1st Edition

Figuring Out Figurative Art Contemporary Philosophers on Contemporary Paintings

By Derek Matravers, Damien Freeman Copyright 2015
    288 Pages
    by Routledge

    244 Pages
    by Routledge

    In 1797 Friedrich Schlegel wrote that "philosophy of art usually lacks one of two things: either the philosophy, or the art." This collection of essays contains both the philosophy and the art. It brings together an international team of leading philosophers to address diverse philosophical issues raised by recent works of art. Each essay engages with a specific artwork and explores the connection between the image and the philosophical content. Thirteen contemporary philosophers demonstrate how philosophy can aid interpretation of the work of ten contemporary artists, including:

    • Jesse Prinz on John Currin
    • Barry C. Smith and Edward Winters on Dexter Dalwood
    • Lydia Goehr and Sam Rose on Tom de Freston
    • Raymond Geuss on Adrian Ghenie and Chantal Joffe
    • Hallvard Lillehammer on Paul Noble
    • M. M. McCabe and Alexis Papazoglou on Ged Quinn
    • Noël Carroll on Paula Rego
    • Simon Blackburn and Jerrold Levinson on George Shaw
    • Sondra Bacharach on Yue Minjun.

    The discussion ranges over ethical, political, psychological and religious concepts, such as irony, disgust, apathy, inequality, physiognomy and wonder, to historical experiences of war, Marx-inspired political movements and Thatcherism, and standard problems in the philosophy of art, such as expression, style, depiction and ontology of art, as well as major topics in art history, such as vanitas painting, photography, pornography, and Dadaism. Many of the contributors are distinguished in areas of philosophy other than aesthetics and are writing about art for the first time. All show how productive the engagement can be between philosophy, more generally, and art.

    Introduction: figurative art and figurative philosophy Damien Freeman  1. John Currin and pornography Jesse Prinz [John Currin The Dane]  2. A moment of capture Barry C. Smith [Dexter Dalwood A View From A Window]  3. Uncanny absence and imaginative presence in Dalwood's paintings Edward Winters [Dexter Dalwood Room 100 Chelsea Hotel and Hendrix's Last Basement]  4. At the still point of the turning world: Two Quartets by Tom de Freston Lydia Goehr [Tom de Freston Quartet - Stage One and Quartet - Stage Two]  5. Being ironic with style, Sam Rose [Tom de Freston, Quartet - Stage Four]  6. The radioactive wolf, pieing and the Goddess "Fashion" Raymond Geuss [Adrian Ghenie Dada is Dead and Nickelodeon] [Chantal Joffe The Black Camisole]  7. Confinement, apathy, indifference Hallvard Lillehammer [Paul Noble Heaven]  8. Thinking outside the frame: Plato, Quinn and Artaud on representation and thought M. M. McCabe [Ged Quinn, The Fall]  9. Nature, life and spirit: a Hegelian reading of Quinn's vanitas art Alexis Papazoglou  [Ged Quinn, Hegel's Happy End]  10. Of war and madness Noël Carroll [Paula Rego War]  11. Showing us how it is Simon Blackburn  [George Shaw This Sporting Life]  12. Paintings, photographs, titles Jerrold Levinson [George Shaw No Returns]  13. The laughter behind the painted smile Sondra Bacharach [Yue Minjun Untitled].  Index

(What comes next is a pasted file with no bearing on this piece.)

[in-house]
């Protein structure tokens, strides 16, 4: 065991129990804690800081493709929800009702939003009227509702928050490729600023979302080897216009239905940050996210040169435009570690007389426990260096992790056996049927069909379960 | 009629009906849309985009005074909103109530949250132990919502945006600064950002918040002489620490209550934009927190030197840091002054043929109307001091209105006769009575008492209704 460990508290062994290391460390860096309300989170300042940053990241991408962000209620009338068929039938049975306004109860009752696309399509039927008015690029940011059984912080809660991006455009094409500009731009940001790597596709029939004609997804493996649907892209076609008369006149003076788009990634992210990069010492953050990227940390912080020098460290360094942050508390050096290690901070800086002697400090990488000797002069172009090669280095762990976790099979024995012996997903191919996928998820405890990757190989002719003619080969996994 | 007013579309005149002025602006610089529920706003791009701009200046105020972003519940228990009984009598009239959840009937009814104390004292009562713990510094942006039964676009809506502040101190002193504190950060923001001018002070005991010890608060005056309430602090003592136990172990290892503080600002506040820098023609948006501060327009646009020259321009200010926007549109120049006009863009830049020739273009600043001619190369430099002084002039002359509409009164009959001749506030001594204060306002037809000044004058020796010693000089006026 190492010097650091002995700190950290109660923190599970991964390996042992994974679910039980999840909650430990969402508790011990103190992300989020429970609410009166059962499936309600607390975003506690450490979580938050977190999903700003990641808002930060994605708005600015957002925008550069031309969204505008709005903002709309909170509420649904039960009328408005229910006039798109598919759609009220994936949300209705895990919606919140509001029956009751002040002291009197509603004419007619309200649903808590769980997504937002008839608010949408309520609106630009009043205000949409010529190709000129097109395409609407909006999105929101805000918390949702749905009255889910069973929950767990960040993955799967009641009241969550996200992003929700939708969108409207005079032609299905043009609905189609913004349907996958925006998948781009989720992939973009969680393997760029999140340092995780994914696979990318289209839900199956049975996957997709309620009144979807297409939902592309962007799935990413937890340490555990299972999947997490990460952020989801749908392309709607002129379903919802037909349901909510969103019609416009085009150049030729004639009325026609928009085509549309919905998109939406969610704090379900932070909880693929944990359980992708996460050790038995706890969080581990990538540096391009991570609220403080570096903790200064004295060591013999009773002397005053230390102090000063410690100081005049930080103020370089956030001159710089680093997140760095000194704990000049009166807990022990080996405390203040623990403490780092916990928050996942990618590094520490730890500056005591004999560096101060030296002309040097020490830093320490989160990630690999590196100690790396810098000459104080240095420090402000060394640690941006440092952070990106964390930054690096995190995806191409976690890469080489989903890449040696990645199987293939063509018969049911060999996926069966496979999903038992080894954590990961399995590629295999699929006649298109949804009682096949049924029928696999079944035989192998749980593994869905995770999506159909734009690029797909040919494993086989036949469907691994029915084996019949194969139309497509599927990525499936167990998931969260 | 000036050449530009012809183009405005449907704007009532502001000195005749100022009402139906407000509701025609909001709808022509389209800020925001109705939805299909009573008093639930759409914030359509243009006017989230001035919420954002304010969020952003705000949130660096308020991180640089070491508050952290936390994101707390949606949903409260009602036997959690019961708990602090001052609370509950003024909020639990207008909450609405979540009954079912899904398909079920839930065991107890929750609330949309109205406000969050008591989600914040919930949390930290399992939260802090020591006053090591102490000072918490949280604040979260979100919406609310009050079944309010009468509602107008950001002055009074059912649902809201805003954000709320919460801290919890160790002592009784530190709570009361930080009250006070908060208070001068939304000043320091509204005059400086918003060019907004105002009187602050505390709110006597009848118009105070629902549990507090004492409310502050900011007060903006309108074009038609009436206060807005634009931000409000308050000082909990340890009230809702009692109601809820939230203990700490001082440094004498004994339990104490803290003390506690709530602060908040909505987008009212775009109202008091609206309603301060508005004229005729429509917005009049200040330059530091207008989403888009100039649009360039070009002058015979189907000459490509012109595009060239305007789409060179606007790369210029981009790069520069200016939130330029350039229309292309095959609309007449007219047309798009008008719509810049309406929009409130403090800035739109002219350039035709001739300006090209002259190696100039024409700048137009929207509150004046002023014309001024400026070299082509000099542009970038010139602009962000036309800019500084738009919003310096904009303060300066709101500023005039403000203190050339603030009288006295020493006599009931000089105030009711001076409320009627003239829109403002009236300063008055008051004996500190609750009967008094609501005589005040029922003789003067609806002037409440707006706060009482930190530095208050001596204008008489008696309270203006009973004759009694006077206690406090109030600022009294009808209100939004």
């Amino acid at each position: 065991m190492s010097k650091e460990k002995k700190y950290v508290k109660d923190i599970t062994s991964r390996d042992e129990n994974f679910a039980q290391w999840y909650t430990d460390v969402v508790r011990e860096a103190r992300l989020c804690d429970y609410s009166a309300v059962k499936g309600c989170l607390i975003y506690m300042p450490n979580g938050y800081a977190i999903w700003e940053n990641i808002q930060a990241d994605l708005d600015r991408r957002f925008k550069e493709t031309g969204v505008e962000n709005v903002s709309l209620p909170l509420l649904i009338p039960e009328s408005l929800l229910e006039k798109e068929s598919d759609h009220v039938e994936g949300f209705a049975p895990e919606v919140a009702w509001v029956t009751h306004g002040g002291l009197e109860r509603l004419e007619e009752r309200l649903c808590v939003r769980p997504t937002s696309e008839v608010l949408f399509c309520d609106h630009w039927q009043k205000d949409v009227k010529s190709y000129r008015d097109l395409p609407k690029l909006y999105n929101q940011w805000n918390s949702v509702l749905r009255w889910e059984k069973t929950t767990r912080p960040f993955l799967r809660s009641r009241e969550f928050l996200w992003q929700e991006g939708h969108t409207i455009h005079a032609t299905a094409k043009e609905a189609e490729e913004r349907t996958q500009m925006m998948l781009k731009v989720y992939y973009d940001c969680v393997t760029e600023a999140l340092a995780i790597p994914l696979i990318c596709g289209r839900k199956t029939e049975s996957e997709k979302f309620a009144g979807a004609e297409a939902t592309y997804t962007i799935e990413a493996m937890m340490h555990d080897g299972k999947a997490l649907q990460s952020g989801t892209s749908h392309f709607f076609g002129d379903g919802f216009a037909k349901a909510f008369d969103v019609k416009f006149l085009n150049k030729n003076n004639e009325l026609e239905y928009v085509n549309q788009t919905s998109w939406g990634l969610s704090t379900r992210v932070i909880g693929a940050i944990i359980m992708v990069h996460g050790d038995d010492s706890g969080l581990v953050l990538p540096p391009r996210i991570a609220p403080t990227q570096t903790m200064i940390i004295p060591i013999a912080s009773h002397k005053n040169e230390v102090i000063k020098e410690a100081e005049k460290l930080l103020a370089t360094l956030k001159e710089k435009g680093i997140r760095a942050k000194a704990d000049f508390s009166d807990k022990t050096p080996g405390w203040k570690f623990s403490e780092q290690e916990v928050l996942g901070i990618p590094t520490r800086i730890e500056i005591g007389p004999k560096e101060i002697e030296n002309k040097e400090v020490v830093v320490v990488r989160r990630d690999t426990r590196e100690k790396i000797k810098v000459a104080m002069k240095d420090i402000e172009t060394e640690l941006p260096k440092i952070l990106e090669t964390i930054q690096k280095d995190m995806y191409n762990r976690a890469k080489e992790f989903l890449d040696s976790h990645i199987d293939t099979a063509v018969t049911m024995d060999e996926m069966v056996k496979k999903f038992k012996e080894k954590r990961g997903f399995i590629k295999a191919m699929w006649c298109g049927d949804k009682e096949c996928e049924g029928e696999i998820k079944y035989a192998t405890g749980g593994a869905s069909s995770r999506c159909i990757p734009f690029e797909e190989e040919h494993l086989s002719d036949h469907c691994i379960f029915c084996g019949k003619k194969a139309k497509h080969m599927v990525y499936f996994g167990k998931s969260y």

Damien Freeman lectures on ethics and aesthetics at Pembroke College, Cambridge, UK and the Art Gallery of New South Wales, Australia. His books include Art’s Emotions: Ethics, Expression and Aesthetic Experience (2012).

    Derek Matravers is Professor of Philosophy at The Open University, UK and his books include Introducing Philosophy of Art (2012), and Fiction and Narrative (2014).

    "This collection of essays by leading philosophers stands out because of its focus on contemporary figurative (representational) art. Being freed from the strictures of an academic audience, Freeman and Matravers are able to engage with the works across a broad landscape of personal reflection and the histories of both art and philosophy. … The discussion of each work is beautifully and intimately framed and not always the focus of the essay. At times, the works serve as entrée to a larger cultural discussion. Perhaps this is the inherent nature of art - to point beyond the work itself to the placement of the individual in society. Summing Up: Highly recommended." - S. J. Shaw, CHOICE

    "Art and philosophy have always been intertwined; but philosophers have often focused on a few well-known exemplars in particular genres. This unique book represents a new departure in philosophical writing about art. Leading philosophers talk illuminatingly about a striking range of contemporary paintings. The resulting discussions are original, provocative and will appeal to anyone with an interest in contemporary art and aesthetics. A wonderful book." - Tim Crane, University of Cambridge, UK